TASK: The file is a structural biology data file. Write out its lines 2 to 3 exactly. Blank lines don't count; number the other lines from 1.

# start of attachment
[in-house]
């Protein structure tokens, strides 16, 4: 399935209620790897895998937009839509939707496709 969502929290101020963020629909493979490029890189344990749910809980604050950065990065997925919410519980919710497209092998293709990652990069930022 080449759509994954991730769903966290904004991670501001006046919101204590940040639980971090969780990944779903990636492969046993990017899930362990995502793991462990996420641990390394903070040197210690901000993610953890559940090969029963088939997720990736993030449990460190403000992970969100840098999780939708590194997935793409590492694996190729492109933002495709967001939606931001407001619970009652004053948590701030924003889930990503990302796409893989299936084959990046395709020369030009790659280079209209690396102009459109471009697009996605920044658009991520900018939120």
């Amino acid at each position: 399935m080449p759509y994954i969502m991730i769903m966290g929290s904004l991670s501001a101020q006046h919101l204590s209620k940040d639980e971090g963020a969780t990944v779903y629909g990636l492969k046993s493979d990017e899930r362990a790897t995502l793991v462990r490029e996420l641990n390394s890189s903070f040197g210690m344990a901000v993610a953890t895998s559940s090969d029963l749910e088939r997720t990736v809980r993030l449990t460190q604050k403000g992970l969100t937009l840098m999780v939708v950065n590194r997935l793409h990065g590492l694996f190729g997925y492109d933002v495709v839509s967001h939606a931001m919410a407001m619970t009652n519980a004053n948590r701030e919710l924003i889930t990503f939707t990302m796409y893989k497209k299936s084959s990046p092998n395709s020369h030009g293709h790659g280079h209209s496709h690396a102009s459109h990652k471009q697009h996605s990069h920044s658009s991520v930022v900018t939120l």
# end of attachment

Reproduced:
């Protein structure tokens, strides 16, 4: 399935209620790897895998937009839509939707496709 969502929290101020963020629909493979490029890189344990749910809980604050950065990065997925919410519980919710497209092998293709990652990069930022 080449759509994954991730769903966290904004991670501001006046919101204590940040639980971090969780990944779903990636492969046993990017899930362990995502793991462990996420641990390394903070040197210690901000993610953890559940090969029963088939997720990736993030449990460190403000992970969100840098999780939708590194997935793409590492694996190729492109933002495709967001939606931001407001619970009652004053948590701030924003889930990503990302796409893989299936084959990046395709020369030009790659280079209209690396102009459109471009697009996605920044658009991520900018939120």
């Amino acid at each position: 399935m080449p759509y994954i969502m991730i769903m966290g929290s904004l991670s501001a101020q006046h919101l204590s209620k940040d639980e971090g963020a969780t990944v779903y629909g990636l492969k046993s493979d990017e899930r362990a790897t995502l793991v462990r490029e996420l641990n390394s890189s903070f040197g210690m344990a901000v993610a953890t895998s559940s090969d029963l749910e088939r997720t990736v809980r993030l449990t460190q604050k403000g992970l969100t937009l840098m999780v939708v950065n590194r997935l793409h990065g590492l694996f190729g997925y492109d933002v495709v839509s967001h939606a931001m919410a407001m619970t009652n519980a004053n948590r701030e919710l924003i889930t990503f939707t990302m796409y893989k497209k299936s084959s990046p092998n395709s020369h030009g293709h790659g280079h209209s496709h690396a102009s459109h990652k471009q697009h996605s990069h920044s658009s991520v930022v900018t939120l």